Membership is a “push” product. This means that prospects need to be pushed or encouraged to join. That is why direct response media like direct mail and email are the channels of choice to acquire new members.

But just like any tool, these channels can be used poorly or effectively. I have distilled some of the experiences that I have found in direct response membership marketing down into eight tips. I hope you find them helpful.

1. Begin each and every campaign by thinking creatively and asking “WHO MIGHT BE INTERESTED IN JOINING?” Then search out lists that contain these potential members. Not taking the time to research and test mail and email lists is the single biggest mistake in membership recruitment. In any given outreach, the results from one list to the next can vary by 1,000%. Even if you primarily promote to an in-house prospect list, try some direct response rental lists and compare results. You may be very surprised at the results from tapping into a new file of prospective members. Some of the best outside lists to test are members of similar associations, subscribers to industry magazines, and buyers of books related to your association. Tip: Ask current members what other professional literature that they read and test these lists first.

2. Once you have found the best lists, carefully develop a strong Unique Selling Proposition (USP) to drive the positioning and copy of your promotion. The USP answers the prospect’s question of “WHY THIS ASSOCIATION?” The USP is the big benefit that your association can deliver compared to any other group. Tip: Ask someone who is not familiar with your organization to read your copy and define the USP in one sentence. If they can’t, go back to the drawing board.

3. Develop a special offer to answer your prospect’s question: “WHY TO JOIN NOW?” After many tests, one of the best offers continues to be a limited-time, introductory dues discount. Ideally, this discount will bring the dues down to a psychological price point – a dues amount that ends with a dollar amount of a “7” or “9”. For example, an acquisition price of $139 will typically generate more revenue and members than a price of $150. But be sure to offer something. Direct response marketing is offer driven.

4. Build your promotion around a metaphor — something a prospect will recognize and know what to do with. Try using an invitation, survey, certificate, or temporary membership card format. People process information by putting it into mental boxes. They make a split second decision on whether a promotion is important or not, so you need to get their attention. An invitation, for example, typically requests a response and goes in the mental box that says: “I NEED TO RSVP”.

5. After you have found your lists and selected a format, the time has finally come to write. As you write your promotion think of a conversation between a salesperson and a prospective member. (Tip: Sometimes it is helpful to dictate or “talk through” the first rough draft of the letter on a tape recorder.) Ask and answer the questions any prospective member would ask. And be sure to deal directly with typical sales objections (e.g., “IT SEEMS TOO EXPENSIVE”, or “I’M NOT SURE IT WILL BE USEFUL TO ME.”) As you write, also be sure to include specific proof. Support your USP by answering the prospect’s question, “HOW DO I KNOW I CAN BELIEVE YOU?” with real examples, numbers, product data, and testimonials.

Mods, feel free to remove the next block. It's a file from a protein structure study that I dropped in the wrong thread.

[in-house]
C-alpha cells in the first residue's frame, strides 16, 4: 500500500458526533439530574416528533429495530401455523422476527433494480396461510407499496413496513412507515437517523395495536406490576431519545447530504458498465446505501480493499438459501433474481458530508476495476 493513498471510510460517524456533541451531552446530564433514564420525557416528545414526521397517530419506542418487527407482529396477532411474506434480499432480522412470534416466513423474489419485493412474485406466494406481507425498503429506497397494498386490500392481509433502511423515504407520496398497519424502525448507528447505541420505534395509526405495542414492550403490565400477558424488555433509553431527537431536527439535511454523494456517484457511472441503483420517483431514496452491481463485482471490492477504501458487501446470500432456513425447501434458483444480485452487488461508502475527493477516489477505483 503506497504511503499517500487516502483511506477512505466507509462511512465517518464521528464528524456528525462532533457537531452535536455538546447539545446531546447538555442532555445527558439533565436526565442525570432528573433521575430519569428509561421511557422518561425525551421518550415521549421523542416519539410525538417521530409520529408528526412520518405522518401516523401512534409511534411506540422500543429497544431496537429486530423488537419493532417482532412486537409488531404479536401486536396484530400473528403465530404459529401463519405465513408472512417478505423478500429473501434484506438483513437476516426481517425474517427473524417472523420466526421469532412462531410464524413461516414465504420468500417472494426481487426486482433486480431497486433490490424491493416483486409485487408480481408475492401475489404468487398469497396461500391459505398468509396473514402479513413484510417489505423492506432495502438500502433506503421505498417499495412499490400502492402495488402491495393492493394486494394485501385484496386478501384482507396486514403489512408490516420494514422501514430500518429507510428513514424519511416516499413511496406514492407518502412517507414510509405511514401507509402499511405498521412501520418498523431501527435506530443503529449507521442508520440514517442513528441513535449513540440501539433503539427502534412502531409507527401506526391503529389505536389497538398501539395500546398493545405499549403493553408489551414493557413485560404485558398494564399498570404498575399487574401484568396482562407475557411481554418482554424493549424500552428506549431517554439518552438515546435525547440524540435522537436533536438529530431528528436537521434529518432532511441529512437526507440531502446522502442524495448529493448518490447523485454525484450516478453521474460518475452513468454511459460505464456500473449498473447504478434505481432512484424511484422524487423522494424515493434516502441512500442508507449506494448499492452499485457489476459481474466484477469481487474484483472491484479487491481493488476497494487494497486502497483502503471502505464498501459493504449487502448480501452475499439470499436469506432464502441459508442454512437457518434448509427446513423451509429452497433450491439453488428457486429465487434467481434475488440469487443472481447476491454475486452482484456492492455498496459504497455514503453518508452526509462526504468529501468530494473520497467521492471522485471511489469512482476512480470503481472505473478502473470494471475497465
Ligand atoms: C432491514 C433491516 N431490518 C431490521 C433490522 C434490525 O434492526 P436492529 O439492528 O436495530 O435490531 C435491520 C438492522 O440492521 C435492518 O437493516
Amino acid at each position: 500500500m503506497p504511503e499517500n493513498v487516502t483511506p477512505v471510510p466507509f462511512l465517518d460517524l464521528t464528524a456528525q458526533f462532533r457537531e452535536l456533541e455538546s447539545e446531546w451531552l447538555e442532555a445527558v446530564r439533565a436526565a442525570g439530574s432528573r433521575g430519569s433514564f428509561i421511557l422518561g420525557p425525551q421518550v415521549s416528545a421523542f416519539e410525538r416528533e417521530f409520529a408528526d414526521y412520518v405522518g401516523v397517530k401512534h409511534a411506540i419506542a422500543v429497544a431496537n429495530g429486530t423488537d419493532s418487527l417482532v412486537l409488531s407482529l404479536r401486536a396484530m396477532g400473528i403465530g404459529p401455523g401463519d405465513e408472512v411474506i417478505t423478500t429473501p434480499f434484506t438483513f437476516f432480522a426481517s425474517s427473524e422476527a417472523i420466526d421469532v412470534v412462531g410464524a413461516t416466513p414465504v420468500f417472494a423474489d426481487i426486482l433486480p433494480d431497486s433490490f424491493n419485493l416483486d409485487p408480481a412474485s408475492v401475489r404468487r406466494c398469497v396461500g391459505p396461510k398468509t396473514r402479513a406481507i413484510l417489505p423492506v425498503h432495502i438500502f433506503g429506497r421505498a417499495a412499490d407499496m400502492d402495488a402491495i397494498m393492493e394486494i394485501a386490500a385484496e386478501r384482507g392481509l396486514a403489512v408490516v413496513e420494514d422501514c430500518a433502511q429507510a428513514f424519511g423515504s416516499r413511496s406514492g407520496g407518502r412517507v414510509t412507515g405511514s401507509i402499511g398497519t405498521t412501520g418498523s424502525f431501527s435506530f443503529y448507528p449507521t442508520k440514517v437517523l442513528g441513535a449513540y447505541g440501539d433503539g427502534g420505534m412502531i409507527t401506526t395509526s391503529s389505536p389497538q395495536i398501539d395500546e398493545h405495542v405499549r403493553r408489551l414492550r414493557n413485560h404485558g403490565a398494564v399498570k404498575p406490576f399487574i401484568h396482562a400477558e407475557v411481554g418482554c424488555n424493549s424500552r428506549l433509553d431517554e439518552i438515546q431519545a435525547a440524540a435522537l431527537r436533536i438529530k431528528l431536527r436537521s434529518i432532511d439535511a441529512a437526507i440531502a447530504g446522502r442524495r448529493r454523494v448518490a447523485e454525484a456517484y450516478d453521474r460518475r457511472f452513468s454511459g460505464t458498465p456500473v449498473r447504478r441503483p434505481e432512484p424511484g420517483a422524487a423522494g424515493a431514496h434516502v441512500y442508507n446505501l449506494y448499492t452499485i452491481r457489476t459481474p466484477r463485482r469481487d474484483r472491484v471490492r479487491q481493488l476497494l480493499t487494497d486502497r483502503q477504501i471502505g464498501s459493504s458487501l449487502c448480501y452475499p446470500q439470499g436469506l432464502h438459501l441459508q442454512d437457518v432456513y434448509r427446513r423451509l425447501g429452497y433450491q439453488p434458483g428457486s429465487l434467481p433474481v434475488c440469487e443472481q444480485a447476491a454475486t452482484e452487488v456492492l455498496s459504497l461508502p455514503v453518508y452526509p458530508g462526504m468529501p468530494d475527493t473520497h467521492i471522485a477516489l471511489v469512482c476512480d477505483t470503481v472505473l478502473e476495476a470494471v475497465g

6. Now it is time to design the promotion. If you are using direct mail, make the investment in a computer-personalized format (i.e., lasering the name and address on the letter and reply). In membership recruitment, personalization will out pull a “Dear Colleague” letter by as much as 30% while the cost of producing the package will typically increase less than 10%. If you are using email, create a personalized landing page that highlights the prospects particular interests and the special offer that the email features. Maintain the tone, look, and message of the email on your landing page.

7. As you near completion of your promotion, don’t give into the desire to put a “cute” phrase or “teaser” on the envelope or in the email subject line. Pre-test the subject line on a few hundred emails and measure the open rates. Based on this roll out the top performing line. With mail, a teaser will generally not increase response for a membership recruitment piece. Instead, maintain the personal business correspondence look of the mailing.

8. Finally, before you send out your promotion, be sure to set up a system to accurately track responses. Accurate tracking and analysis remain one of the most underdeveloped areas in association marketing. Yet, it is the key to validating all of the work that has gone into creating a promotion. If computer personalization is used for a mailing, then assigning a specific key code to be added to each reply form is simple. A separate code needs to be used for each list and for each test segment (i.e. copy test, offer test). Then as response comes back, the codes need to be recorded. Email responses can be tracked by adding a cookie to the email that populates the code field in your application or by setting up unique urls for each test segment. The ultimate goal of tracking and analysis is to determine what lists, copy, packages and offers to produce the best return on investment for each marketing dollar spent.
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